In studies that explore structure-function relationships in ophthalmology and in glaucoma in particular, it has to be considered that most patients have a worse and a better eye[33]. The overall best model to predict GAL-9 scores include VA of the worse eye and perimetric MD of the better eye (R2=0.334). The finding that the VA of the worse eye is a better predictor for functional impairment is noteworthy, as numerous previous publications suggested that patient-reported visual functioning is at least partially driven by the eye with the better visual acuity [34,35]; particularly in eyes with cataract. Therefore, this is an intriguing finding, although this has been found in glaucoma before. Our findings are consistent with a recent study by Gothwal et al., who report a far better correlation of the patient-reported visual functioning using the Glaucoma Activity Limitation 10 score with the VA of the worse eye (r=0.49) than with the VA of the better eye (r=0.35) [36]. Gothwal et al hypothesized that this may be due to the limited variance in the good eye reducing the power to detect a relationship. However, in our data this can only be a minor role with the better eye and the worse eye having similar variance (SD b/e ±0.23, w/e ±0.28). The finding of a stronger influence of the MD of the better eye on patient-reported visual functioning has also been reported previously [36,37]. Other studies in glaucoma have reported that the worse eye is the one that correlates better with function, when function was directly measured and set in comparison to clinical values, including visual fields[38-40]. This suggests that vision loss in one eye in glaucoma has an effect on the patient that cannot be overcome by the better eye. It has been observed in other eye diseases that the worse eye with stable function of the fellow eye has significant impact on patients´ reported outcome [34,41]. Bressler et al. reported a clinically significant increase of patients´ quality of life when the worse eye with wet age-related macular degeneration was treated, although the binocular visual acuity did not increase[42].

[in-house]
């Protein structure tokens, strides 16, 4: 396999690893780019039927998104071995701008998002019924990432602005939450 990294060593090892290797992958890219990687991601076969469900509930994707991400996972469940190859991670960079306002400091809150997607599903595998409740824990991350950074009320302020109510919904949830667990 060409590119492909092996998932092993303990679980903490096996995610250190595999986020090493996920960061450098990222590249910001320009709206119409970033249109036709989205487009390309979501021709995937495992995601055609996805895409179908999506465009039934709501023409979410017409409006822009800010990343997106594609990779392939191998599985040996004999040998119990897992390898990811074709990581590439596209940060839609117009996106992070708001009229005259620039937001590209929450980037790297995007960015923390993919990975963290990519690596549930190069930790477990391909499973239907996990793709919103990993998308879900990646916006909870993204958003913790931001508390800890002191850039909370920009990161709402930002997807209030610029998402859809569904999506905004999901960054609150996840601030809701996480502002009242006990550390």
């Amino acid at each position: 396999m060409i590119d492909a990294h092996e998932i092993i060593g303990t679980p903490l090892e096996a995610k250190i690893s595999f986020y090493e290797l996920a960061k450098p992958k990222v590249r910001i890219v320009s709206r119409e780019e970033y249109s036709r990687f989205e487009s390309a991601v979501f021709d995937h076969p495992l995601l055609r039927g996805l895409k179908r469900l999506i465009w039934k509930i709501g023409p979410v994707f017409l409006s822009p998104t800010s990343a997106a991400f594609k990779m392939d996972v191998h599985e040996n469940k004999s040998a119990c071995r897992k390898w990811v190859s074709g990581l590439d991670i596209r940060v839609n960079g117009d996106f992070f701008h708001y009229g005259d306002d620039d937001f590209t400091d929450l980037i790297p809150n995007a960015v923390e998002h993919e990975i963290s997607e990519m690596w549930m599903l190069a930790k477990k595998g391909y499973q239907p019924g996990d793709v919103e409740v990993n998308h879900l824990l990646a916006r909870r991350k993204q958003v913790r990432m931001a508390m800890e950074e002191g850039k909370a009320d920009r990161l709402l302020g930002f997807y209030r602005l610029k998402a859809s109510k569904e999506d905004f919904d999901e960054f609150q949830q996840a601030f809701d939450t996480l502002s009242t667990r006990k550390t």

As expected, structural parameters and perimetric performance were highly correlated, with a correlation coefficient of 0.668 between the global RNFL of the worse eye was and the MD of the worse eye. This is because the measured structural changes directly related to the loss of visual field. This compares favorably with previous studies[3]. [4] However, this global impairment of the RNFL does not directly result in a global reduction in patient-reported visual functioning. This is likely due to the role of the fellow eye in driving patient-reported visual functioning, the importance of RNFL loss for patient-reported visual functioning and patient adaptation to these losses. Although correlations of structural parameters with GAL-9 scores were rather low, structural characteristics displayed by RNFL thickness of the eye with the worse glaucomatous damage is better correlated with GAL-9 scores than the better eye. It can be suggested that losses in the worse eye are not fully compensated by the better eye resulting in functional losses for the person. The significant correlation with VA (r=-0.320, p=0.009) in the worse eye for the temporal-inferior peripapillary sector could be explained by the fact, that this sector receives the majority of the nerve fibers from the papillo-macular bundle given the off-center position of the optic nerve head; these fibers carry visual acuity signal. One previous study has shown that inferio-temporal field loss is the most predictive of self-reported reading and other visual functioning[43]. Another explanation for why worse eyes´ structural changes may have driven GAL-9 outcomes more than the better eye could be a distribution of visual field damage including many subjects with unilateral visual field damage and near-normal better eye function, but this was not the case in our sample. By selecting patients with rather good visual acuity some bias could have been added to the results.